In brief

  • A former user of Mt. Gox, once the world’s biggest Bitcoin exchange, is trying to sue the ex-CEO, Mark Karpeles.
  • Mark Karpeles tried to get charges against him scrapped.
  • A judge this week said the case would press ahead.

A US court has rejected an appeal from the former CEO of the defunct crypto exchange, Mt. Gox, to drop fraud charges. 

Mark Karpeles—who has been in legal troubles since his Bitcoin exchange went into liquidation after a massive hack in 2014—asked a US court in January to dismiss a fraud lawsuit against him. 

His exchange, Mt. Gox, was once the biggest Bitcoin exchange. By 2014, the Tokyo-based exchange handled more than 70% of the global Bitcoin trading volume but it closed down in February 2014 following the apparent theft of 850,000 Bitcoin, worth $450 million at the time.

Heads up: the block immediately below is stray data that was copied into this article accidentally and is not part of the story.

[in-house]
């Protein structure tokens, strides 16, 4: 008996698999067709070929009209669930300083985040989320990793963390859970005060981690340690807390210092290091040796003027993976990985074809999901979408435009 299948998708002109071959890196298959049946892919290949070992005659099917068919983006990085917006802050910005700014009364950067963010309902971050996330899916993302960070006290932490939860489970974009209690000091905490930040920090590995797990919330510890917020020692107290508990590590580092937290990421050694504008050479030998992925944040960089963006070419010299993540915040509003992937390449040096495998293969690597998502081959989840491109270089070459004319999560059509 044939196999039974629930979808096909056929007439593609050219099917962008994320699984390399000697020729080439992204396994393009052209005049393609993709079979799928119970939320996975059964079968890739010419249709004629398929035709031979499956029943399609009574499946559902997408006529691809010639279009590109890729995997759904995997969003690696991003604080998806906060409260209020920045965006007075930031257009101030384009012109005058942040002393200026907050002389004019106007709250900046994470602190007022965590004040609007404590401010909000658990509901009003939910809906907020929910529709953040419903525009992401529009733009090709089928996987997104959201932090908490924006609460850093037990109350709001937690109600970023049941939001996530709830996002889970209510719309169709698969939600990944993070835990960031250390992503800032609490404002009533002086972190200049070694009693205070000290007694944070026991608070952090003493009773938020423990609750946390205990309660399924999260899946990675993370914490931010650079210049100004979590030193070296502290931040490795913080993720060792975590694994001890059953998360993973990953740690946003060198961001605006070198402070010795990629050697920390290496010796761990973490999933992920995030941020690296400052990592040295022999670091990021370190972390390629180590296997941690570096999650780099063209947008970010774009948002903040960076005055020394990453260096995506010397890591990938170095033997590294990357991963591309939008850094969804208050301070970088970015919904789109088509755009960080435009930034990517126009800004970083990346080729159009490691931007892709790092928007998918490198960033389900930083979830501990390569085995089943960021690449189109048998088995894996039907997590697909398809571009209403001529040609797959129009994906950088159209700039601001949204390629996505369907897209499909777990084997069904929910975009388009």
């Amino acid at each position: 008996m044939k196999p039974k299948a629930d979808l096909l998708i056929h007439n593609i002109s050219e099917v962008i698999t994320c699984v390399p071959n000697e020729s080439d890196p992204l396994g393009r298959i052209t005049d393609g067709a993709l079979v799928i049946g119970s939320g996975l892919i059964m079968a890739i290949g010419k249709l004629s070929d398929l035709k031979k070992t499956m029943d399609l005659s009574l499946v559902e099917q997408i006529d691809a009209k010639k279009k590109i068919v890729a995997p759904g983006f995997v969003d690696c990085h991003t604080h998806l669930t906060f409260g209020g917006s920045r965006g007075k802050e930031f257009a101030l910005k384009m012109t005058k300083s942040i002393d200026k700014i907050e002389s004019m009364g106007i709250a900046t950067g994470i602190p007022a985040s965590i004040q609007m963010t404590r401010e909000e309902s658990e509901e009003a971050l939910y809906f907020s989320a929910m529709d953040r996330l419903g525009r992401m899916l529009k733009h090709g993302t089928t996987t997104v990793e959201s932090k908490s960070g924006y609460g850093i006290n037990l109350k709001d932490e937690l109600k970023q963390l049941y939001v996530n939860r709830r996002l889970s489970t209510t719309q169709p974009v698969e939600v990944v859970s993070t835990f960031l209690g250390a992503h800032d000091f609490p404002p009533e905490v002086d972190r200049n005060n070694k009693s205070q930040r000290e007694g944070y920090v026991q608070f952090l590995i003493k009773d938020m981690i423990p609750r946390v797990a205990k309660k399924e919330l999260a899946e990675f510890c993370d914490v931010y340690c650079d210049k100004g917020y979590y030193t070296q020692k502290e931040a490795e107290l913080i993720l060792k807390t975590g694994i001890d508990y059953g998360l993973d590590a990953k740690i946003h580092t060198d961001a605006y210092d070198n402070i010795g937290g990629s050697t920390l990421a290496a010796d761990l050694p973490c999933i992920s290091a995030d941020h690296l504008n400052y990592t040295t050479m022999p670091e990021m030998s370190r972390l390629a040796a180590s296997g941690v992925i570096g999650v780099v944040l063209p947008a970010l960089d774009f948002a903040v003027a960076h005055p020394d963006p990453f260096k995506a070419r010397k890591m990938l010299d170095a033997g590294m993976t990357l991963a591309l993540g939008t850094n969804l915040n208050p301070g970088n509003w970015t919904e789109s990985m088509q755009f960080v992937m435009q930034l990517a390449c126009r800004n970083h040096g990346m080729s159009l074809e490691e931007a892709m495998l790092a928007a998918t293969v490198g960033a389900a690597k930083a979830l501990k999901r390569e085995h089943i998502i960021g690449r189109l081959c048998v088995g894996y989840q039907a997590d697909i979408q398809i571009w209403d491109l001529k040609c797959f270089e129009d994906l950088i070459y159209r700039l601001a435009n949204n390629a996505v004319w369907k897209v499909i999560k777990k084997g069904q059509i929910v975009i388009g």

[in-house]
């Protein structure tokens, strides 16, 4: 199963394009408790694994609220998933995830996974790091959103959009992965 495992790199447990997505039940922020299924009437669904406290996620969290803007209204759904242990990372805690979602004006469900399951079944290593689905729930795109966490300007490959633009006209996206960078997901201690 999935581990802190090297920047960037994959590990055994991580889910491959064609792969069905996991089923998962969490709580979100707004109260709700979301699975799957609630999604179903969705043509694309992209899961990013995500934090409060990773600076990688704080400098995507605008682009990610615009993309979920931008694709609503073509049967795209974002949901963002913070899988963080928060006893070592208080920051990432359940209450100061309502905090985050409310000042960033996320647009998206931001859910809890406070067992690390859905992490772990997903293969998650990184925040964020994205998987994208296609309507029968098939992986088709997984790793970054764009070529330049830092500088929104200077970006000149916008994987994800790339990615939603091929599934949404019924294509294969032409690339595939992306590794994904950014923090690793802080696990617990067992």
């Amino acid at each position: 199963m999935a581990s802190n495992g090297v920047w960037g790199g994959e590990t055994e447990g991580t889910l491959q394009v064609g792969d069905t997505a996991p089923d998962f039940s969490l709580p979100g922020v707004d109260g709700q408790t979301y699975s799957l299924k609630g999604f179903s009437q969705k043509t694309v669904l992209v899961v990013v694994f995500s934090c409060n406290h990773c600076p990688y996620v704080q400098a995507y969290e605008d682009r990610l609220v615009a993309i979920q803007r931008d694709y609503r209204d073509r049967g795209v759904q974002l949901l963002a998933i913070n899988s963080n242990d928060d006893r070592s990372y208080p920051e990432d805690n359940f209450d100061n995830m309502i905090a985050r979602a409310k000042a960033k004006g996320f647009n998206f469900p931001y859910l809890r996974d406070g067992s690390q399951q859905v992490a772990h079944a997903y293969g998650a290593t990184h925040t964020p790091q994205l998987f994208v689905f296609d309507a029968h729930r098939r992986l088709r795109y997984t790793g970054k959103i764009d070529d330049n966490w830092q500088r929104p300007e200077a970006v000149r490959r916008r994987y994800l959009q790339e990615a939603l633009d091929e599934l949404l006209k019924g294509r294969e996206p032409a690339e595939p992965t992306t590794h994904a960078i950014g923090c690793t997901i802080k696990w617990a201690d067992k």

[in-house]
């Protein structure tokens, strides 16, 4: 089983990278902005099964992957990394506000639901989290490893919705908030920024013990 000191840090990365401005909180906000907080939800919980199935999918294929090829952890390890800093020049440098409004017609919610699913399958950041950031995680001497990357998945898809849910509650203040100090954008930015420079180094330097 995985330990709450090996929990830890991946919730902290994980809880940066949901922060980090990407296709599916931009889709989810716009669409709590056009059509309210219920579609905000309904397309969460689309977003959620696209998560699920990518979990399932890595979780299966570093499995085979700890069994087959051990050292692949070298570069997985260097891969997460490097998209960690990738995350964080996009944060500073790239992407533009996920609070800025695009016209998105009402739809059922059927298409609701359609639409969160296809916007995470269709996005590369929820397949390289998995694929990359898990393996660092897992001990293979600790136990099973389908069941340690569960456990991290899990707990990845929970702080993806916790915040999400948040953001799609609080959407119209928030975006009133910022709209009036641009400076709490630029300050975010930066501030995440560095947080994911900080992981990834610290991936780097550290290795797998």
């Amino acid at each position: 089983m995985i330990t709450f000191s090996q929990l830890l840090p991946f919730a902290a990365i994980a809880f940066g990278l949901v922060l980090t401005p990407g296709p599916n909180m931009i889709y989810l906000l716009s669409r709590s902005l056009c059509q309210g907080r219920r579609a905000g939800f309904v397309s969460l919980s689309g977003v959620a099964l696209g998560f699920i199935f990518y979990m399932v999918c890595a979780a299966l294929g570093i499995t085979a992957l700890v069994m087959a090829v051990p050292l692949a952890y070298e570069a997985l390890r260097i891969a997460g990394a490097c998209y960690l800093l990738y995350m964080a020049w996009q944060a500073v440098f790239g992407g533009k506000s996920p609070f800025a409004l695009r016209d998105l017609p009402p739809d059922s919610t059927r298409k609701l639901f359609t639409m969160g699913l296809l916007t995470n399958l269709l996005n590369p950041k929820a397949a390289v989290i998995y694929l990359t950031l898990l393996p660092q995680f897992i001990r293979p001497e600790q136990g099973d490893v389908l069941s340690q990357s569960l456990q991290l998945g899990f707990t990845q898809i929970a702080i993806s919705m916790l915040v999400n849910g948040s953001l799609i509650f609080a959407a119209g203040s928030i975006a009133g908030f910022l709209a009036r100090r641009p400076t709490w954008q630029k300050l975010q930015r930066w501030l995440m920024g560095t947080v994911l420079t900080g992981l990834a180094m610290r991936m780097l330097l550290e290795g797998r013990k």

Karpeles argued that Gregory Greene, a former Mt. Gox customer and the last remaining plaintiff suing Karpeles for fraud and negligence, had changed his argument mid-case. 

But on Tuesday US District Judge Gary Feinerman threw out the appeal and ruled in favor of  Greene. The case will now go ahead and Greene’s legal team will present their motion at a later date.  

Greene’s case against Karpeles goes back to 2014, when Mt. Gox suddenly stopped trading and sought bankruptcy protection after its wallets were drained.

Greene’s complaint isn’t just related to his own losses—he is accusing Karpeles of fraud and negligence on behalf of the over 24,000 former Mt. Gox customers around the world who lost access to their funds when the exchange went down. 

The charges against Karpeles allege that the former CEO illegally assumed control of Mt. Gox customers’ assets; that he was negligent in safeguarding users' Bitcoin from misuse; and that he acted deceptively by misrepresenting the services the exchange provides. 

Karpeles was handed a suspended sentence last year by the Tokyo District Court for his role in the Mt. Gox but Greene is still trying to sue. 

The former users of Mt. Gox are still waiting to have their losses repaid to them.